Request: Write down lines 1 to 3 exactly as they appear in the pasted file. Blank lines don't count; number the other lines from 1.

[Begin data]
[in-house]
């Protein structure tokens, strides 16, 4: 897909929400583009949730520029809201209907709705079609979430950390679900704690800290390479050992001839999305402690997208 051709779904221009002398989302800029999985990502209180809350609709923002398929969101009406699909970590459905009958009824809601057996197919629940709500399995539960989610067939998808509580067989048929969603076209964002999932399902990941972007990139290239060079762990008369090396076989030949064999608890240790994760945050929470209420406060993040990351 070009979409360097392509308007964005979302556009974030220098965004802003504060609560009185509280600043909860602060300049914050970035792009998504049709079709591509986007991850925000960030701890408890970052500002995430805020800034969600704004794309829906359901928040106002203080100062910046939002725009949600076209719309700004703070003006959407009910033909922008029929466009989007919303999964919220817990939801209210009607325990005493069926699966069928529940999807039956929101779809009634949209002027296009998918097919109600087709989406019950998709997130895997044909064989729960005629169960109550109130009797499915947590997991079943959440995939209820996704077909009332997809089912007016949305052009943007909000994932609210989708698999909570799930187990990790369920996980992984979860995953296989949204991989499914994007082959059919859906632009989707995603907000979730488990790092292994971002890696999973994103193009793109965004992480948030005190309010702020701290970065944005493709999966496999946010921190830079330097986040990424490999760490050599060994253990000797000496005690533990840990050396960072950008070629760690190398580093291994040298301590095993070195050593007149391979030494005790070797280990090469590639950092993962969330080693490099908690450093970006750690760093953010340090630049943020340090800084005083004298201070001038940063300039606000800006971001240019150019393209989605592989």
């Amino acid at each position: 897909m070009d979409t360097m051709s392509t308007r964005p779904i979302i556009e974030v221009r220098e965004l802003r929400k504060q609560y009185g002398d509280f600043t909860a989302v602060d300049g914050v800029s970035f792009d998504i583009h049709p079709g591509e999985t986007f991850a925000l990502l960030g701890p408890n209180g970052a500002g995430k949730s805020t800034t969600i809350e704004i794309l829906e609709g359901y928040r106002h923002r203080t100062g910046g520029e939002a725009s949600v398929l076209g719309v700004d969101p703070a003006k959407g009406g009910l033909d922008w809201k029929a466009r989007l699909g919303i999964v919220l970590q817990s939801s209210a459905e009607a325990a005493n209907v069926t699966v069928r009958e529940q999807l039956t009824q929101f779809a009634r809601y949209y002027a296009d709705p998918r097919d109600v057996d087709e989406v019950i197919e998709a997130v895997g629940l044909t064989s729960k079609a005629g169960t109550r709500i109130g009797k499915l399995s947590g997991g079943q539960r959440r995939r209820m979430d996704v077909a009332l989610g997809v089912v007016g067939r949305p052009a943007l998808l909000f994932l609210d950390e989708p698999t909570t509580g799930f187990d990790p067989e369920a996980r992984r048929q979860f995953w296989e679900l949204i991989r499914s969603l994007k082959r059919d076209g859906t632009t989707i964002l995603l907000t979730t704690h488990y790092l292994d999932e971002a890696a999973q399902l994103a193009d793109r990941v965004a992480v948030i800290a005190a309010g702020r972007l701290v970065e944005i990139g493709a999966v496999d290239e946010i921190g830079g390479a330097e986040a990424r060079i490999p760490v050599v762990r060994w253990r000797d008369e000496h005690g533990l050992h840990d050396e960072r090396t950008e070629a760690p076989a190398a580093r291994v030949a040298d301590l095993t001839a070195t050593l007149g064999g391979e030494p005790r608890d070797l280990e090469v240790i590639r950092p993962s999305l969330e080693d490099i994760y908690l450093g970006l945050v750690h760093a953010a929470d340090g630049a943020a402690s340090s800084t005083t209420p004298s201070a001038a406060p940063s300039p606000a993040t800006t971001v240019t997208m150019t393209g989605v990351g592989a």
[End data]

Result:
[in-house]
């Protein structure tokens, strides 16, 4: 897909929400583009949730520029809201209907709705079609979430950390679900704690800290390479050992001839999305402690997208 051709779904221009002398989302800029999985990502209180809350609709923002398929969101009406699909970590459905009958009824809601057996197919629940709500399995539960989610067939998808509580067989048929969603076209964002999932399902990941972007990139290239060079762990008369090396076989030949064999608890240790994760945050929470209420406060993040990351 070009979409360097392509308007964005979302556009974030220098965004802003504060609560009185509280600043909860602060300049914050970035792009998504049709079709591509986007991850925000960030701890408890970052500002995430805020800034969600704004794309829906359901928040106002203080100062910046939002725009949600076209719309700004703070003006959407009910033909922008029929466009989007919303999964919220817990939801209210009607325990005493069926699966069928529940999807039956929101779809009634949209002027296009998918097919109600087709989406019950998709997130895997044909064989729960005629169960109550109130009797499915947590997991079943959440995939209820996704077909009332997809089912007016949305052009943007909000994932609210989708698999909570799930187990990790369920996980992984979860995953296989949204991989499914994007082959059919859906632009989707995603907000979730488990790092292994971002890696999973994103193009793109965004992480948030005190309010702020701290970065944005493709999966496999946010921190830079330097986040990424490999760490050599060994253990000797000496005690533990840990050396960072950008070629760690190398580093291994040298301590095993070195050593007149391979030494005790070797280990090469590639950092993962969330080693490099908690450093970006750690760093953010340090630049943020340090800084005083004298201070001038940063300039606000800006971001240019150019393209989605592989």
């Amino acid at each position: 897909m070009d979409t360097m051709s392509t308007r964005p779904i979302i556009e974030v221009r220098e965004l802003r929400k504060q609560y009185g002398d509280f600043t909860a989302v602060d300049g914050v800029s970035f792009d998504i583009h049709p079709g591509e999985t986007f991850a925000l990502l960030g701890p408890n209180g970052a500002g995430k949730s805020t800034t969600i809350e704004i794309l829906e609709g359901y928040r106002h923002r203080t100062g910046g520029e939002a725009s949600v398929l076209g719309v700004d969101p703070a003006k959407g009406g009910l033909d922008w809201k029929a466009r989007l699909g919303i999964v919220l970590q817990s939801s209210a459905e009607a325990a005493n209907v069926t699966v069928r009958e529940q999807l039956t009824q929101f779809a009634r809601y949209y002027a296009d709705p998918r097919d109600v057996d087709e989406v019950i197919e998709a997130v895997g629940l044909t064989s729960k079609a005629g169960t109550r709500i109130g009797k499915l399995s947590g997991g079943q539960r959440r995939r209820m979430d996704v077909a009332l989610g997809v089912v007016g067939r949305p052009a943007l998808l909000f994932l609210d950390e989708p698999t909570t509580g799930f187990d990790p067989e369920a996980r992984r048929q979860f995953w296989e679900l949204i991989r499914s969603l994007k082959r059919d076209g859906t632009t989707i964002l995603l907000t979730t704690h488990y790092l292994d999932e971002a890696a999973q399902l994103a193009d793109r990941v965004a992480v948030i800290a005190a309010g702020r972007l701290v970065e944005i990139g493709a999966v496999d290239e946010i921190g830079g390479a330097e986040a990424r060079i490999p760490v050599v762990r060994w253990r000797d008369e000496h005690g533990l050992h840990d050396e960072r090396t950008e070629a760690p076989a190398a580093r291994v030949a040298d301590l095993t001839a070195t050593l007149g064999g391979e030494p005790r608890d070797l280990e090469v240790i590639r950092p993962s999305l969330e080693d490099i994760y908690l450093g970006l945050v750690h760093a953010a929470d340090g630049a943020a402690s340090s800084t005083t209420p004298s201070a001038a406060p940063s300039p606000a993040t800006t971001v240019t997208m150019t393209g989605v990351g592989a």